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Intensive grazing and stockpiling forages are the keys to Russ Wilson’s success on his beef operation.

Chris Torres, Editor, American Agriculturist

February 28, 2020

6 Min Read
Close up of cattle grazing in the snow
SNOW GRAZING: Russ Wilson said that his cattle don’t mind grazing in winter, so long as it’s not too windy in the pasture. Photo courtesy of Russ Wilson

Russ Wilson hasn’t cut his grass in three years. And he likes it that way.

“I have livestock. They do that for me,” the Clarion, Pa., farmer said.

As a cow-calf operator who raises seedstock for grass-based beef operations, Wilson has found that intensive grazing and stockpiling forage is the best way for him to make it as a cow-calf producer.

Speaking at the recent Pennsylvania Association for Sustainable Agriculture Conference, Wilson talked about the system that he’s put in place on his farm that’s enabled him to pay his bills and live comfortably without having to take a second job.

Cutting costs

For Wilson, the key to his success has been his ability to phase out having to make hay for winter feeding.

In 2011, he grazed his cattle for 120 days, bought 3,500 gallons of diesel fuel, spent $2,400 on one pallet of plastic wrap to make hay and spent $26,000 of fertilizer, “leaving very little profit for me,” he said. “I want to work on the farm. I don’t want to work off the farm to support the farm.”

In 2016, he increased his farm’s grazing days to 294 and bought only 200 gallons of diesel fuel.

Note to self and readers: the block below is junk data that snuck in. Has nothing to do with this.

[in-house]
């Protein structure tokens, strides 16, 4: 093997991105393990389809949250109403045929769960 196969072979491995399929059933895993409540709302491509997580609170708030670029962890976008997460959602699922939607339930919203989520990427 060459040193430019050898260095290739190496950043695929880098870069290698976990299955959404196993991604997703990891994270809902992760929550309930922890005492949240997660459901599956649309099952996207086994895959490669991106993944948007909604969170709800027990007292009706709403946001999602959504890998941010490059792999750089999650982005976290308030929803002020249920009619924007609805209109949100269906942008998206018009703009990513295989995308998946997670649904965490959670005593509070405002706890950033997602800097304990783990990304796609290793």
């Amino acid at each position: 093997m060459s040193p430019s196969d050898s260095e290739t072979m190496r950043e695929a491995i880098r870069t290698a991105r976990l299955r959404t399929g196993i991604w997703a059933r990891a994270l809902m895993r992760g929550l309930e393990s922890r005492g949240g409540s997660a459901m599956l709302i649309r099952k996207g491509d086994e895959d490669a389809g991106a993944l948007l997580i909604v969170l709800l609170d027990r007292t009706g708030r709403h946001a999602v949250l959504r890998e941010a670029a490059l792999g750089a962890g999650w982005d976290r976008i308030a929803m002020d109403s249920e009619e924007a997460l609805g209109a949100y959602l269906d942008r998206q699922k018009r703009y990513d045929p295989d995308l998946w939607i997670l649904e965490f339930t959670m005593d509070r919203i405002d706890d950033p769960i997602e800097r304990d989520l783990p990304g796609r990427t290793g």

In the past three years his farm’s grazing days have increased to more than 300 days. Last year, his farm had 331 grazing days.

Intensive grazing

Wilson has 220 acres, of which 135 acres are pastured.

He grows 70 different species of perennial grasses, including cool-season fescues, orchardgrass, canarygrass, alfalfa, clover and others.

Using polywire fencing, he divides his acreage into 17 or 20 paddocks at the start of the season, each around 2 acres in size. As the growing season continues and the grass grows taller, he splits his paddocks again to around 40 paddocks. By the time summer rolls around, the paddocks are split again, down to one-tenth of an acre in some years. In any given year, depending on the growing season, Wilson said he uses anywhere between 600 and 1,500 paddocks, rotating his cattle up to 10 times a day.

Russ Wilson discusses cutting costs and embracing intensive grazing principles
PROFITABLE GRAZIER: Wilson said he’s transformed his cow-calf operation from a money-losing venture into a profitable farm through cutting costs and embracing intensive grazing principles.